“Donated Blood Saved My Life” – Rachel Salinetro
On May 30, 2014, Rachel Salinetro lay in a coma, her liver lacerated, spleen ruptured, femur broken in four places, three broken ribs, three broken toes, a broken vertebrae in her neck, hairline skull fracture and two brain bleeds. A single mom working three jobs, Rachel had fallen asleep at the wheel after almost two days without sleep, veering off the road and totaling her car.
Her liver wouldn’t stop bleeding for a whole day. Medical staff had to keep the area open and repeatedly vacuum out the blood, and she needed 19 pints to replace what she’d lost. She underwent three major surgeries within the first 30 hours of being in the hospital.
The coma lasted five days and Rachel was on life support three of those days. Doctors suggested her mother call in the family and “be ready.” “Ready for what?” her mother asked. “We don’t think she’s going to make it,” said doctors.
Miraculously, Rachel did make it. And, thankfully for her then 17-month-old son, she was able to make a full recovery instead of leaving him motherless. In fact, he was part of her rehabilitation. In addition to six weeks of physical therapy, Rachel did her own therapy at home. She pushed her son everywhere in his stroller. Athletic since birth, Rachel couldn’t imagine not being able to run or play sports again.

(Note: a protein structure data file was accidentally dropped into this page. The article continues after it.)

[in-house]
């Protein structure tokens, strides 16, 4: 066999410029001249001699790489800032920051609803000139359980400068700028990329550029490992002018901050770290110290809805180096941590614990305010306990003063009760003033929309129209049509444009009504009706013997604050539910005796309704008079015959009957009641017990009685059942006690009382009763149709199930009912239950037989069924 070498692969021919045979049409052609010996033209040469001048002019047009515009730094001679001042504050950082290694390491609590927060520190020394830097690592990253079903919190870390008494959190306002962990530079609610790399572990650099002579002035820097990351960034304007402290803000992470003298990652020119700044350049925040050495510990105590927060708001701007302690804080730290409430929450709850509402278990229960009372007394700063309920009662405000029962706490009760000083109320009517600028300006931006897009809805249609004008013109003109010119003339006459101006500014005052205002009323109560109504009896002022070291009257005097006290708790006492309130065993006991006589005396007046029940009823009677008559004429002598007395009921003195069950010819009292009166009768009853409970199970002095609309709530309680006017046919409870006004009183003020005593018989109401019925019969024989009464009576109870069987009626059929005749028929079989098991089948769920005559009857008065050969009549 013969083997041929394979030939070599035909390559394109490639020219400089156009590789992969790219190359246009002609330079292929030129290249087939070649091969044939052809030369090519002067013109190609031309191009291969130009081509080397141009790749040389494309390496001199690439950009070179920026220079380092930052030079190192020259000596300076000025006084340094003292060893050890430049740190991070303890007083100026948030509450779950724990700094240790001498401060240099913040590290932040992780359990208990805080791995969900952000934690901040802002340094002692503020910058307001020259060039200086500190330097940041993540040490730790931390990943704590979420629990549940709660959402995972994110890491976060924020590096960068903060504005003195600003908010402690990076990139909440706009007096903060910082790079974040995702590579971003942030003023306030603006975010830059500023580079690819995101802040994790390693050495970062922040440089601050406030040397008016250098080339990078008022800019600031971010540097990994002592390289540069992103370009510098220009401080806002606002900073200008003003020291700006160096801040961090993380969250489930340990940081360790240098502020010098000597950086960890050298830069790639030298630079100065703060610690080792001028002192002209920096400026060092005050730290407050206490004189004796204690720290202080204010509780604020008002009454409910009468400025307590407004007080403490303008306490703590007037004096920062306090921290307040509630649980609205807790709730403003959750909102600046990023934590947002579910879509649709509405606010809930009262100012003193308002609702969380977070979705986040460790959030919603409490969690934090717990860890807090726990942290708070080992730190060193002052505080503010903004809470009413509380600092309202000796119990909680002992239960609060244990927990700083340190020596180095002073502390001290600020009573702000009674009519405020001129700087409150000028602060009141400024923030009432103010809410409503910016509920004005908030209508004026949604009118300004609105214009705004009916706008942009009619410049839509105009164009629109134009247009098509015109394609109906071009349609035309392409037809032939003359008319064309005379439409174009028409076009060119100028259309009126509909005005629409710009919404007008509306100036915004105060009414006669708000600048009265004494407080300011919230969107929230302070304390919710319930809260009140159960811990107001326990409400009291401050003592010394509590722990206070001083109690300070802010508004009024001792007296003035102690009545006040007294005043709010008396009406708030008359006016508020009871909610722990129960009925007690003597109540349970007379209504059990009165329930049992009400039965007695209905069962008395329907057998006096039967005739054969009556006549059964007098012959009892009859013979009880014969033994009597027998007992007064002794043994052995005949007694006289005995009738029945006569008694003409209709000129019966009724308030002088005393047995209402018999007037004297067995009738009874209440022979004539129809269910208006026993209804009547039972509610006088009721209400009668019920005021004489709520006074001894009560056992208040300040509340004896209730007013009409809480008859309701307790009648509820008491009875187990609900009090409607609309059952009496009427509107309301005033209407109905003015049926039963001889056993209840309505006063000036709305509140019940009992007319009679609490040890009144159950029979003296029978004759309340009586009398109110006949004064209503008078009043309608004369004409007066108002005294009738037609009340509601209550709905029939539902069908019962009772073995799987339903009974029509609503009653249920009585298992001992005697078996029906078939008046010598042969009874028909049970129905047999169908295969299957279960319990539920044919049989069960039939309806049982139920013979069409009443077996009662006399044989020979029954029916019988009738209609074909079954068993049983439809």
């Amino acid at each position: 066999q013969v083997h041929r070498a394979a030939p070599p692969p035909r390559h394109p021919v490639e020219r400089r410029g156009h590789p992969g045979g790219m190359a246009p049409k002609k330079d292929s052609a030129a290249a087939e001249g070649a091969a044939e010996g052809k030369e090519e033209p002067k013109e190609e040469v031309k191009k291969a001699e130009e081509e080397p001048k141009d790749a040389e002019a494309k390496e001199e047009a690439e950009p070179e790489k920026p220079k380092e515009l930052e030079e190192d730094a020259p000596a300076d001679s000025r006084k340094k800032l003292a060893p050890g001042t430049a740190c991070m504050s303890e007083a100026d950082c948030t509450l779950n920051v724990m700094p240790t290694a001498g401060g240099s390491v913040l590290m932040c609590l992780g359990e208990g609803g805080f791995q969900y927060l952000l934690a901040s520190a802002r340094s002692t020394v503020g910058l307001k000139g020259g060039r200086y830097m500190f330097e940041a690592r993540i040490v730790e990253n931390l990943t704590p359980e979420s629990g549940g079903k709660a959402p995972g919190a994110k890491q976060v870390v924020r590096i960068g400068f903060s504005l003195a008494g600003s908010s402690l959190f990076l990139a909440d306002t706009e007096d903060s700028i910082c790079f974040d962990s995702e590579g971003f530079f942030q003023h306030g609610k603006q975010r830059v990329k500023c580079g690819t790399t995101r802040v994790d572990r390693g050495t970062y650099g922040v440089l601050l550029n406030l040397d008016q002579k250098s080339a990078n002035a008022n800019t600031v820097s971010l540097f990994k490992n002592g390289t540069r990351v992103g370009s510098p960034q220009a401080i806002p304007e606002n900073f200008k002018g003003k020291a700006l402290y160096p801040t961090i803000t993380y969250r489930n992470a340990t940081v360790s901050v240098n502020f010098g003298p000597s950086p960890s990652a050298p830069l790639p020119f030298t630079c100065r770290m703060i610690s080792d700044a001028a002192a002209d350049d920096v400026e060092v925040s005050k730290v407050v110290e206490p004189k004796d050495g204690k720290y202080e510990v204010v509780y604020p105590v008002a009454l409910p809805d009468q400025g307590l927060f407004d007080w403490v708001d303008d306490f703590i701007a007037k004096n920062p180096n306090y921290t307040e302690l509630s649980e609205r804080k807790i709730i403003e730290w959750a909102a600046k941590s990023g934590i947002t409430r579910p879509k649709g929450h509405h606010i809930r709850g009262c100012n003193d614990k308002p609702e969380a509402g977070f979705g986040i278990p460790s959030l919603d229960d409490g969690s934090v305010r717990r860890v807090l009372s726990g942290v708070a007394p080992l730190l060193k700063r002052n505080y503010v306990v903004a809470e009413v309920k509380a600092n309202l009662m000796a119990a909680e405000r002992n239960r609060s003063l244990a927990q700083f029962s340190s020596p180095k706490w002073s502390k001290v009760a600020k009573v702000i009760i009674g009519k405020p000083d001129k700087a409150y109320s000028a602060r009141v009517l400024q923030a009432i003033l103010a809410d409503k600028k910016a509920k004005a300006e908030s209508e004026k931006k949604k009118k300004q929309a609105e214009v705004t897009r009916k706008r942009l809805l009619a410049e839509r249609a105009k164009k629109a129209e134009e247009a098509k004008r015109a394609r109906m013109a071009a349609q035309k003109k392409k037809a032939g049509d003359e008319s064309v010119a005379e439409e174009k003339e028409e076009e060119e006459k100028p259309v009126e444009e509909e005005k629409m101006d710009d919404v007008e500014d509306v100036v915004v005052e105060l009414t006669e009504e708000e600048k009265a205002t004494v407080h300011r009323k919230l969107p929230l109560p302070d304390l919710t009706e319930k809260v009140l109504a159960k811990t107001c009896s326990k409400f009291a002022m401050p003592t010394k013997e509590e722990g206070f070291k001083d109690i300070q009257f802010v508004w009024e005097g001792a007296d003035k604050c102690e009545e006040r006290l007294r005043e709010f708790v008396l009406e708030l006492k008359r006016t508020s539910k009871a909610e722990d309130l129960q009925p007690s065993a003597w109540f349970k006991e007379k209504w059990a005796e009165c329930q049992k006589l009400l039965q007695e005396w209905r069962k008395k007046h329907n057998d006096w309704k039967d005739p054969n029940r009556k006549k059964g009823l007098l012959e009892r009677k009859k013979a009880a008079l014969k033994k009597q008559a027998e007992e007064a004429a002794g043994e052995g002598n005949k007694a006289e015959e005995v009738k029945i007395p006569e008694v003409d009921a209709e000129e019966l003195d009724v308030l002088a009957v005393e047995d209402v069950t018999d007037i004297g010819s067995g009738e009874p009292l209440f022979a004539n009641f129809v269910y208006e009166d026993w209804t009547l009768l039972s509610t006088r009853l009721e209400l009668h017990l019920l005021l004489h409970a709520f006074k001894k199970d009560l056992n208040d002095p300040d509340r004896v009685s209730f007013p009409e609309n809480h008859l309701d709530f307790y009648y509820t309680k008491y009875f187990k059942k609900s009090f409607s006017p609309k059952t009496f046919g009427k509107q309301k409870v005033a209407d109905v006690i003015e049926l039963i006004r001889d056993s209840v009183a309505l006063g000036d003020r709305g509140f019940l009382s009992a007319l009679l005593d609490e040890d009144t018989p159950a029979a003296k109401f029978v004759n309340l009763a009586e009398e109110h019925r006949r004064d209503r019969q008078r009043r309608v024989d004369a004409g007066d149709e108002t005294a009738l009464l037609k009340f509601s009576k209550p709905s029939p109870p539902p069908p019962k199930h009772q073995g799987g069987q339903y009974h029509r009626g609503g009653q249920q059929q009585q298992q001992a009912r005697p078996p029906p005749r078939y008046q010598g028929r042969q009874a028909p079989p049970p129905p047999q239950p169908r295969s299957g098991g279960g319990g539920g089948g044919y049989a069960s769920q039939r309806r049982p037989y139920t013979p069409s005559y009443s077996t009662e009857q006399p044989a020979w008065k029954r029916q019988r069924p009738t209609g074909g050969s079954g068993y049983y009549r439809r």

Only 13 weeks after her accident, Rachel was pushing people to their physical limits teaching Insanity and other fitness classes, and had become a certified personal trainer. She continues on that path today.
“People who see me now and don’t know about the accident are stunned when they hear that three years ago I couldn’t even walk. But, instead of the main story, that’s the side story (the accident) because that’s what I wanted it to be and pushed for it to be.”
Rachel had always been a blood donor. Now she’s an adamant advocate for blood donation.
“Thank you, blood donors, because what saved my life was donated blood. If people say needles creep them out I say, ‘so if you’re rushed to a hospital and a doctor needs to stick a needle in you to save you, you’re going to turn them away?’ I don’t let anyone off the hook. You have no idea when you’re ever going to need it. I never thought I was going to need it.”